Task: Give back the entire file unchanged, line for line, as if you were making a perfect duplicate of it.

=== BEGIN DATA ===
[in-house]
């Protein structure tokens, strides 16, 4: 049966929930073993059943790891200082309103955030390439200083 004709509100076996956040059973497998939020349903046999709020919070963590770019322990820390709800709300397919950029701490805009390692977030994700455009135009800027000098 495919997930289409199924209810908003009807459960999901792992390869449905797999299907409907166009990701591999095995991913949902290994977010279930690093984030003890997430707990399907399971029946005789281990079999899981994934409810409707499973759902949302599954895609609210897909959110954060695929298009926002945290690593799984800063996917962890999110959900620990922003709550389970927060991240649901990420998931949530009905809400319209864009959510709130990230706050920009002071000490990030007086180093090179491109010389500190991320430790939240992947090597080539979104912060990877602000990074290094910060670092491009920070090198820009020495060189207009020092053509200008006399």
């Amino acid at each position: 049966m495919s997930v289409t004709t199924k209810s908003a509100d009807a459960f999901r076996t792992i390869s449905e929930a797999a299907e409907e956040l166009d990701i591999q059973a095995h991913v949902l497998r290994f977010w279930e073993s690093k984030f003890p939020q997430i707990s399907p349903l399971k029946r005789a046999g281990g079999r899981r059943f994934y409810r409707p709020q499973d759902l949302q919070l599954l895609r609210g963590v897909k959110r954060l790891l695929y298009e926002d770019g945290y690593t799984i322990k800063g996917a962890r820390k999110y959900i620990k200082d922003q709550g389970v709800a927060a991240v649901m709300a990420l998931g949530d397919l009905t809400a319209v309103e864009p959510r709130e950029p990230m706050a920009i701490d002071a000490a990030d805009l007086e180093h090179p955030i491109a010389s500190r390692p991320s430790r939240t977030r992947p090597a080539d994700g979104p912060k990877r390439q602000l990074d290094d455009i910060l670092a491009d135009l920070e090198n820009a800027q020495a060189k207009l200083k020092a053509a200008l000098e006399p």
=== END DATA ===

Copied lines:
[in-house]
């Protein structure tokens, strides 16, 4: 049966929930073993059943790891200082309103955030390439200083 004709509100076996956040059973497998939020349903046999709020919070963590770019322990820390709800709300397919950029701490805009390692977030994700455009135009800027000098 495919997930289409199924209810908003009807459960999901792992390869449905797999299907409907166009990701591999095995991913949902290994977010279930690093984030003890997430707990399907399971029946005789281990079999899981994934409810409707499973759902949302599954895609609210897909959110954060695929298009926002945290690593799984800063996917962890999110959900620990922003709550389970927060991240649901990420998931949530009905809400319209864009959510709130990230706050920009002071000490990030007086180093090179491109010389500190991320430790939240992947090597080539979104912060990877602000990074290094910060670092491009920070090198820009020495060189207009020092053509200008006399």
């Amino acid at each position: 049966m495919s997930v289409t004709t199924k209810s908003a509100d009807a459960f999901r076996t792992i390869s449905e929930a797999a299907e409907e956040l166009d990701i591999q059973a095995h991913v949902l497998r290994f977010w279930e073993s690093k984030f003890p939020q997430i707990s399907p349903l399971k029946r005789a046999g281990g079999r899981r059943f994934y409810r409707p709020q499973d759902l949302q919070l599954l895609r609210g963590v897909k959110r954060l790891l695929y298009e926002d770019g945290y690593t799984i322990k800063g996917a962890r820390k999110y959900i620990k200082d922003q709550g389970v709800a927060a991240v649901m709300a990420l998931g949530d397919l009905t809400a319209v309103e864009p959510r709130e950029p990230m706050a920009i701490d002071a000490a990030d805009l007086e180093h090179p955030i491109a010389s500190r390692p991320s430790r939240t977030r992947p090597a080539d994700g979104p912060k990877r390439q602000l990074d290094d455009i910060l670092a491009d135009l920070e090198n820009a800027q020495a060189k207009l200083k020092a053509a200008l000098e006399p």